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Investors and providers must transform AgeTech market from products into suites

The population is aging – and still, the tech solution market is immature.  Investors of all types demonstrate interest in a product here and an offering there.  Competitions highlight product winners; money is raised for one product at a time.  One reason for the immaturity of the market is the behavior of buyers. Senior living companies buy a product for this and an offering for that. The future is predicted to incorporate new technology like AI – but that is always ‘in the future.’ Everyone agrees that AI could enhance retirement living and healthcare, but deployment of new offerings is always described as in the future. No other software categories in tech history – consider office, finance, supply chain –  remain a laundry list of point products when markets expect suites.

It's past time for the AgeTech market to catch up to population change.  One sentence about the numbers should suffice. Today there are 24 million people aged 75 or older.  Only 1.5 million live in nursing homes and only 800,000 live in assisted living. The majority of the 75+ live at home, supposedly ‘aging in place’, with nearly half of the women living alone.  They are served by a patchwork of regional services, agencies, home care franchises, and home health workers and if available, family caregivers. There is a struggle to hire and keep people across all worker categories and locations.  A patchwork of companies is unlikely to think holistically about all the services and tech products that could help their constituents when their conditions and status changes.  And per their own websites, intentions are good, but they can’t keep up with the changes in the market, such as when product companies are acquired and disappear.

The investors and large providers can move the needle on marketplace maturity. Today’s AgeTech approaches to fostering innovation for older adults are admirable. They are found in startup directories, conference exhibit halls, and events run by NIC and LeadingAge.  Startups and current market entrants will be in the exhibit halls and be featured in articles.  But these reinforce a market approach that values starting companies but does not demonstrate ways to evolve them to become part of solutions. While encouraging startups is laudable, evolving them into grouped solutions or suites representing multiple categories of need would really move the needle on care delivery across all settings.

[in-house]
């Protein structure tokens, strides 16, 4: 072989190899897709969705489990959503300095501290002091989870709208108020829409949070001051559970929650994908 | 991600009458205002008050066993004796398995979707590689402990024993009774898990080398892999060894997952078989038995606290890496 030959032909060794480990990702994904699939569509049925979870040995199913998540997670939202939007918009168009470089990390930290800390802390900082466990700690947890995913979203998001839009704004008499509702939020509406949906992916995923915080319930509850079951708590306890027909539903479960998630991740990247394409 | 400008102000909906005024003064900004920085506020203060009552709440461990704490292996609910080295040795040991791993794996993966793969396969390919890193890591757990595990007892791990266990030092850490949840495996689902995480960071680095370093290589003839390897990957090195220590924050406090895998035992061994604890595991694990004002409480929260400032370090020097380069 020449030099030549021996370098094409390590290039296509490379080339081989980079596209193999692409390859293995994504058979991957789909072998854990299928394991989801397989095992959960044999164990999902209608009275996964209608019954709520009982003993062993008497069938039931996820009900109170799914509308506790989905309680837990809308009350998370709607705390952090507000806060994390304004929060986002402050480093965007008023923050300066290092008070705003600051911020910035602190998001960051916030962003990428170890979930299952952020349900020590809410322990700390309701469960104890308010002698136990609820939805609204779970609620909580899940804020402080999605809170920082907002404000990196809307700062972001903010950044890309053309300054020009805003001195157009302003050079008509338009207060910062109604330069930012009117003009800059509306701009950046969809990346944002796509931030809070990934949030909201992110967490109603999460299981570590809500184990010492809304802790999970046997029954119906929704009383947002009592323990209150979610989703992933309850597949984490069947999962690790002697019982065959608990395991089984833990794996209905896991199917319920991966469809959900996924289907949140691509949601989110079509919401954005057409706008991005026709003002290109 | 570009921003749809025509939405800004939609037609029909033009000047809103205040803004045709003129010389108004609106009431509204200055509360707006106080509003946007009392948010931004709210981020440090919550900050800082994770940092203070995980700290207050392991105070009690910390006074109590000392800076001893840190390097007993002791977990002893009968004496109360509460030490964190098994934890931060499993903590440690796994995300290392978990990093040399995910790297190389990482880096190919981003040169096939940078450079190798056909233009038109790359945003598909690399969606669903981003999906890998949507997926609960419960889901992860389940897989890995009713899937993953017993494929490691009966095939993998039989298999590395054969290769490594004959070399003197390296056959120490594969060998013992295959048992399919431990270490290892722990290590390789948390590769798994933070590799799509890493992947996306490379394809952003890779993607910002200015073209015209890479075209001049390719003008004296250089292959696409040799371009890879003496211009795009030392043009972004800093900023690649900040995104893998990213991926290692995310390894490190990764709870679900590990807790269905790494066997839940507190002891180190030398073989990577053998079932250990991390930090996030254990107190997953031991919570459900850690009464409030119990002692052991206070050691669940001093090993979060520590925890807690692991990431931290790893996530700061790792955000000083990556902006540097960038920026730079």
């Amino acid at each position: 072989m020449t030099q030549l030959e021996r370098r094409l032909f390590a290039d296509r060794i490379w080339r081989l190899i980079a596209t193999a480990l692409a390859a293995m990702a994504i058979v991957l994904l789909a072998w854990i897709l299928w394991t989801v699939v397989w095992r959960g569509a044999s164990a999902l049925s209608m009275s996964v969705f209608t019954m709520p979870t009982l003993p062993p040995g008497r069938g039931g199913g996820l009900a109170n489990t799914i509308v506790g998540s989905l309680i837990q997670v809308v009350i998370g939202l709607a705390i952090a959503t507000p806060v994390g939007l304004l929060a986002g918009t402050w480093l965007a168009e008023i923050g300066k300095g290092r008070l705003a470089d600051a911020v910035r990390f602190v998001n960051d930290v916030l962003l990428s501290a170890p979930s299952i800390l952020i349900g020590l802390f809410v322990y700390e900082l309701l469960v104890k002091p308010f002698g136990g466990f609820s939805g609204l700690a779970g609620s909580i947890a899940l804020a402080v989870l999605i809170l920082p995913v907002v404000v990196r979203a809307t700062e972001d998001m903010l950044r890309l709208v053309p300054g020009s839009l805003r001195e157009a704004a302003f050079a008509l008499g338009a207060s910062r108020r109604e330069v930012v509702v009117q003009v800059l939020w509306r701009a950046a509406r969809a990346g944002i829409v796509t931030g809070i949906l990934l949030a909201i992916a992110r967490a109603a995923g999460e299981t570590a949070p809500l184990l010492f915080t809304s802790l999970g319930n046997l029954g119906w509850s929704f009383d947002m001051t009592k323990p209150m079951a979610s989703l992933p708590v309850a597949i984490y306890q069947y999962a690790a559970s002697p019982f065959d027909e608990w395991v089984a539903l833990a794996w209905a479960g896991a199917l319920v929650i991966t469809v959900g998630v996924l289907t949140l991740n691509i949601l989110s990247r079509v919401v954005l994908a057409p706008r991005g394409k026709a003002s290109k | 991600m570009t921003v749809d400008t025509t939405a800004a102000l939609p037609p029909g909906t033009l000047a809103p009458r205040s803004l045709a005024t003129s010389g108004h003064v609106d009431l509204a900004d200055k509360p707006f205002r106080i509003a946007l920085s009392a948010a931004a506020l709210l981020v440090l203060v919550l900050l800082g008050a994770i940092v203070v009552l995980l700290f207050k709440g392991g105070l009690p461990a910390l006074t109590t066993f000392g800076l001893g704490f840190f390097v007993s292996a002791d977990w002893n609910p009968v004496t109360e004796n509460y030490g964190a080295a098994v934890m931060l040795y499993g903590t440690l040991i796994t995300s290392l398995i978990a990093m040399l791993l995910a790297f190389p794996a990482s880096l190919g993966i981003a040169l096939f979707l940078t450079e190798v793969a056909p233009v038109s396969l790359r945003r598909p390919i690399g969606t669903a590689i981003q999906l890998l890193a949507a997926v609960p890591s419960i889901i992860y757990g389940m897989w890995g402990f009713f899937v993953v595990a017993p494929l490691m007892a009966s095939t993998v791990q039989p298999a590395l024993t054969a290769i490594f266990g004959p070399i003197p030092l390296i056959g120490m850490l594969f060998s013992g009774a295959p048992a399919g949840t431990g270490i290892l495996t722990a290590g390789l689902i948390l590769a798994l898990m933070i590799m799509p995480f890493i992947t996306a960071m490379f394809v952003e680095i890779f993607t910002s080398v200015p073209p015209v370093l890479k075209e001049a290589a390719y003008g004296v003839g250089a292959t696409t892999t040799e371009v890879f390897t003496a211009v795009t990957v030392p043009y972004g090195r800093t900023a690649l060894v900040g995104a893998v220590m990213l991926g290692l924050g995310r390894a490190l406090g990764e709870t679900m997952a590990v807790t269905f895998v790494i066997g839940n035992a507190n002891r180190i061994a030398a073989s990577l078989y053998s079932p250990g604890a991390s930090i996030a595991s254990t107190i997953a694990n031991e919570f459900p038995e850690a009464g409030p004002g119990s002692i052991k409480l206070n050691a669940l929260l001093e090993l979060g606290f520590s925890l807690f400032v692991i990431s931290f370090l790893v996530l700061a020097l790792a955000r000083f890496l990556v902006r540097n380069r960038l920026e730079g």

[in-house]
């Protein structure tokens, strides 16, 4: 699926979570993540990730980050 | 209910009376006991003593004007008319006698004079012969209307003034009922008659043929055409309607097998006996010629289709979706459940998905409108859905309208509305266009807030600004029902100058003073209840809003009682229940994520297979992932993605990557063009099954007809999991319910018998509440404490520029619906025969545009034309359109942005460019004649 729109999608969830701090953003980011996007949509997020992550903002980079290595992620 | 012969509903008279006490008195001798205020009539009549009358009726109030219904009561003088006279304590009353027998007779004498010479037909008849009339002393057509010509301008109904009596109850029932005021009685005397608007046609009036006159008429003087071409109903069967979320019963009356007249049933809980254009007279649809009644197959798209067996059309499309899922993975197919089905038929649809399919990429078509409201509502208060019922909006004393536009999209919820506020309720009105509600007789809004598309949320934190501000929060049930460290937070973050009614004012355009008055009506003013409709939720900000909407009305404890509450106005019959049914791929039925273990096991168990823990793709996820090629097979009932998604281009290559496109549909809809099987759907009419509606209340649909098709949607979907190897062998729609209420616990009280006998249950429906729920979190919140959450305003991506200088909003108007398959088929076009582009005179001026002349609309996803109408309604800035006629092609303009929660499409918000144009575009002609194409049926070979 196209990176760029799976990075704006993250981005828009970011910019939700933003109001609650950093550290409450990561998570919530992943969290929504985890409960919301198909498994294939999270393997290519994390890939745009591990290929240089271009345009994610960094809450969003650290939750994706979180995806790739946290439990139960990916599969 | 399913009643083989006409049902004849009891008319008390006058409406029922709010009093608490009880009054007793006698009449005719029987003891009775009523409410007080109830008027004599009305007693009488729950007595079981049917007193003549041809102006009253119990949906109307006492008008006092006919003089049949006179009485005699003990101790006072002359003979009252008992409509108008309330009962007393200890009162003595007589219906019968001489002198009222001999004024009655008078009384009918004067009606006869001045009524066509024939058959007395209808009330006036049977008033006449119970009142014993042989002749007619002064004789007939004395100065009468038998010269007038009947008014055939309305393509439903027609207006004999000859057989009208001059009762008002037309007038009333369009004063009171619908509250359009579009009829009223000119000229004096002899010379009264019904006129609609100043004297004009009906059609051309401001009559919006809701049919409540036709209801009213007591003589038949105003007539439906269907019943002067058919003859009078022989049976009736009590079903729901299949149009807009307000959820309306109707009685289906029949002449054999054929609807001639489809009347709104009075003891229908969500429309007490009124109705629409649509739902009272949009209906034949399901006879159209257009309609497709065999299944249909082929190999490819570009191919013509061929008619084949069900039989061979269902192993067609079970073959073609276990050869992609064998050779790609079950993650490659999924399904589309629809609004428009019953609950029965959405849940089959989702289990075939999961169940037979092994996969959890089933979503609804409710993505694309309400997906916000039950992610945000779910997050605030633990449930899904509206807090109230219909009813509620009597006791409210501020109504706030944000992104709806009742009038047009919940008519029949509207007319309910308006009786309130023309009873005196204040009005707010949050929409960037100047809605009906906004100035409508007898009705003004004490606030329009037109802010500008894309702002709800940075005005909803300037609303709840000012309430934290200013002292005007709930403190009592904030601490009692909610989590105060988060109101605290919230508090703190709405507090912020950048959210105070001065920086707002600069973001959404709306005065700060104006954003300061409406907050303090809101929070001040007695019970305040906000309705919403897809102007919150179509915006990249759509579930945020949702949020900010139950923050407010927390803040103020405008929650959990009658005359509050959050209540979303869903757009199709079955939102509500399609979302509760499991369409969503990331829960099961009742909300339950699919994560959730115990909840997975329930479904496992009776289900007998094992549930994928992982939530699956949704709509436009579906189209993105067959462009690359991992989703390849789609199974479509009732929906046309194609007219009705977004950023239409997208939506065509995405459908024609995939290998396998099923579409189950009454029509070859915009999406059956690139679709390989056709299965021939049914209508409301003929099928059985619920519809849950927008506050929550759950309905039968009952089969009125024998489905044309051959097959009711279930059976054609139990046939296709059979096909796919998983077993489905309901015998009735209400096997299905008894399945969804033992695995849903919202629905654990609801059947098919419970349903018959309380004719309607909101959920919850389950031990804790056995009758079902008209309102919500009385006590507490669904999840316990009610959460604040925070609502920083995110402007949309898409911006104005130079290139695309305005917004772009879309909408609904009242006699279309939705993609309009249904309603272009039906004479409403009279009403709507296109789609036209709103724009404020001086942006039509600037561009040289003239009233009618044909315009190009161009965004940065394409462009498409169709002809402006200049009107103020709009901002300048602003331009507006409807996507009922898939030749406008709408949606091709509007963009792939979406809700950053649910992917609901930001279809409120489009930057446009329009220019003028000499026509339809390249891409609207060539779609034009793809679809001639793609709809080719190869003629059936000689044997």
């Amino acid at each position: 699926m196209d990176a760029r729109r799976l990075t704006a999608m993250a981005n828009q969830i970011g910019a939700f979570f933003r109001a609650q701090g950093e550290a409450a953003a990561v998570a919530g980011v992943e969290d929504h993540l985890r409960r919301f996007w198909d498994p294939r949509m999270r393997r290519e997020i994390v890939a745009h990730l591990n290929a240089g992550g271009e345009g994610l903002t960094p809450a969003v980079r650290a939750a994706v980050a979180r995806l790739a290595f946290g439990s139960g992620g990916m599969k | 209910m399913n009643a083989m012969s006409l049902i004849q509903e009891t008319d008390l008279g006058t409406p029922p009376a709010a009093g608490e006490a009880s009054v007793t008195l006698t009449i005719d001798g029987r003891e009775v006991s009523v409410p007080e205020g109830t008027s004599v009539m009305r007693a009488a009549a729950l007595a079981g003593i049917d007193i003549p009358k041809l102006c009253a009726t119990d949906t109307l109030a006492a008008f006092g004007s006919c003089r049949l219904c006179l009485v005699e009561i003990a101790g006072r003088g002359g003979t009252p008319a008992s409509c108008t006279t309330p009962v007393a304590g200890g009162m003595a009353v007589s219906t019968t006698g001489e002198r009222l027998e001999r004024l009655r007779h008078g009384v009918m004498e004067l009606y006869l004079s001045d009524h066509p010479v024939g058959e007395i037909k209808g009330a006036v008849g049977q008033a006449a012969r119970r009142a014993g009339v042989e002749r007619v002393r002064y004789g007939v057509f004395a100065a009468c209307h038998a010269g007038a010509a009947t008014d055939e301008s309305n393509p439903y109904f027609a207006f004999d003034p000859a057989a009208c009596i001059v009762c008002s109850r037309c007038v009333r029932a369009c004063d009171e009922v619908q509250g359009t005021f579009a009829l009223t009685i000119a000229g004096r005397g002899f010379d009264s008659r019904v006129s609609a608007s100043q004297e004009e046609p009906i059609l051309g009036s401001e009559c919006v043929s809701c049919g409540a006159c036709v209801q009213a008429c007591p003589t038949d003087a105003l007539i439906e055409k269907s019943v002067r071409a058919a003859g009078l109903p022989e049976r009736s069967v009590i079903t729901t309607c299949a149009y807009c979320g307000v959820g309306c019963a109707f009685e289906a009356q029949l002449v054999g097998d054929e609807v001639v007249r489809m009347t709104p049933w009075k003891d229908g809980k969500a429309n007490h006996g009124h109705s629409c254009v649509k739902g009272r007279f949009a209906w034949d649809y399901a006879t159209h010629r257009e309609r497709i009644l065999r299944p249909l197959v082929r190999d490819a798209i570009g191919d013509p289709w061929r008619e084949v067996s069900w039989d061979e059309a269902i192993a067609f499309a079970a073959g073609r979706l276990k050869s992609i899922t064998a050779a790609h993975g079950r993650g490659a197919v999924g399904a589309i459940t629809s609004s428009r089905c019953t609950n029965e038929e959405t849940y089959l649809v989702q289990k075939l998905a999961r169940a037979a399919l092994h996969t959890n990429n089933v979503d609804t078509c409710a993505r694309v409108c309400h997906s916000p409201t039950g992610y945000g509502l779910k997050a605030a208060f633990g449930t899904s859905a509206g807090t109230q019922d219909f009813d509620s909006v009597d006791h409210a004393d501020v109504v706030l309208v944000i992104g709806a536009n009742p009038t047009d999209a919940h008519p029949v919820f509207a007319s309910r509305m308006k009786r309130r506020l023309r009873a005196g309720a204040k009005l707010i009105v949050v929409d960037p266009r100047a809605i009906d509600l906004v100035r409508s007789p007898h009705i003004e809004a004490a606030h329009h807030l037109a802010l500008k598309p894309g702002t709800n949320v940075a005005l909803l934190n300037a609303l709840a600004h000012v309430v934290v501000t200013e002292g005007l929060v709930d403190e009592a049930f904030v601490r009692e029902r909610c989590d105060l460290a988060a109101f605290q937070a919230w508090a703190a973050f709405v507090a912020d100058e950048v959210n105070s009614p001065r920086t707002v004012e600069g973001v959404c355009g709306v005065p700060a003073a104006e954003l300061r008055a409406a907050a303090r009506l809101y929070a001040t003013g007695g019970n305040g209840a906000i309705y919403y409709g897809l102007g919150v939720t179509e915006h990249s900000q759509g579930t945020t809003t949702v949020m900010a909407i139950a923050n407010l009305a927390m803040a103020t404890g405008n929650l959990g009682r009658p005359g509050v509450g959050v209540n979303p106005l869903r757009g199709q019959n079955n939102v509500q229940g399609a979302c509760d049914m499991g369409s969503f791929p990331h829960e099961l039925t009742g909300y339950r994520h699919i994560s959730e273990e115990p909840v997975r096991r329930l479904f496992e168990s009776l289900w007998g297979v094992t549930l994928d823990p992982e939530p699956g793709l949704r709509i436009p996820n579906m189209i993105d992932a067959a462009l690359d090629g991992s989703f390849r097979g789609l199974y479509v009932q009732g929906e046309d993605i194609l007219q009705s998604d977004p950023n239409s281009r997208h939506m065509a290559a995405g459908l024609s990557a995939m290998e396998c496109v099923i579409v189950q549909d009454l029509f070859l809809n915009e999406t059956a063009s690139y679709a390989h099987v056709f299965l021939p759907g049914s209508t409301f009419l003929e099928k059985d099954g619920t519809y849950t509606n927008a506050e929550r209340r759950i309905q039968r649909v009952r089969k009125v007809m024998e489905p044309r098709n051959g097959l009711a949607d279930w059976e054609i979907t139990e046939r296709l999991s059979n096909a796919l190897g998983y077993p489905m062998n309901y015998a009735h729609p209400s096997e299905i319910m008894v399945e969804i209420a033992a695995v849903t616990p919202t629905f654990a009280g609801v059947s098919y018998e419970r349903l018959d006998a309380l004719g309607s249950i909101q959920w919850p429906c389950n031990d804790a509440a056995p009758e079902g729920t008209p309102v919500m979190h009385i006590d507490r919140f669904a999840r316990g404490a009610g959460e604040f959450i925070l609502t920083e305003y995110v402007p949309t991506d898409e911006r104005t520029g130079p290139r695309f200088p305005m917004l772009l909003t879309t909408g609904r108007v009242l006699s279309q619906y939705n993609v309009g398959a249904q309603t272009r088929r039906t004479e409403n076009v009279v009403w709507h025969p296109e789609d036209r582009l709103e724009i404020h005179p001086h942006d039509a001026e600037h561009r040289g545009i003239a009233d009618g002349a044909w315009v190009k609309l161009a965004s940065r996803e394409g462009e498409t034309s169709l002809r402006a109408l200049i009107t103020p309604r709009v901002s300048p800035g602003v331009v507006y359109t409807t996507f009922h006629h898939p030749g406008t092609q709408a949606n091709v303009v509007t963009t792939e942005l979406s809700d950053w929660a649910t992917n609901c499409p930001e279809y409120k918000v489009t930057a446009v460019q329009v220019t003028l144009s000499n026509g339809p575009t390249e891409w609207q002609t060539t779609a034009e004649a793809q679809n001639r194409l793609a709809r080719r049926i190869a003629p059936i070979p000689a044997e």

It's time for a suite mindset for investors and large providers. Instead of a product here and a clever offering there, seek combinations of well-tested offerings that span a range of older adult circumstances, health status and quality of life issues. While it may not be time yet for deep technology-based integration, investors and providers should encourage marketing of combinations of offerings to address, for example, mobility, health management, and home safety (see example-only suites in Figure 1). Or caregiving and dementia care. Once the investors and providers envision B2B suites of solutions, they may find that products are largely in the market already and need investment to grow. Then the intermediaries and smaller providers will want to envision and eventually market their use of suites when planning for the future.

 

Manage health and chronic conditions suite

Symptom verification

Remote Monitoring

Medication management

Hearing loss

Managing regulatory change

Maintain mobility suite

Exercise tools

Devices

Well-maintained product directory

Up-to-date transportation tools

Tech for peer support

Provide home and safety suite

Home security systems

Smart doorbells

Temperature and air quality monitors

In-home fall detection

Wearables

Figure 1 Examples of AgeTech suites 

 

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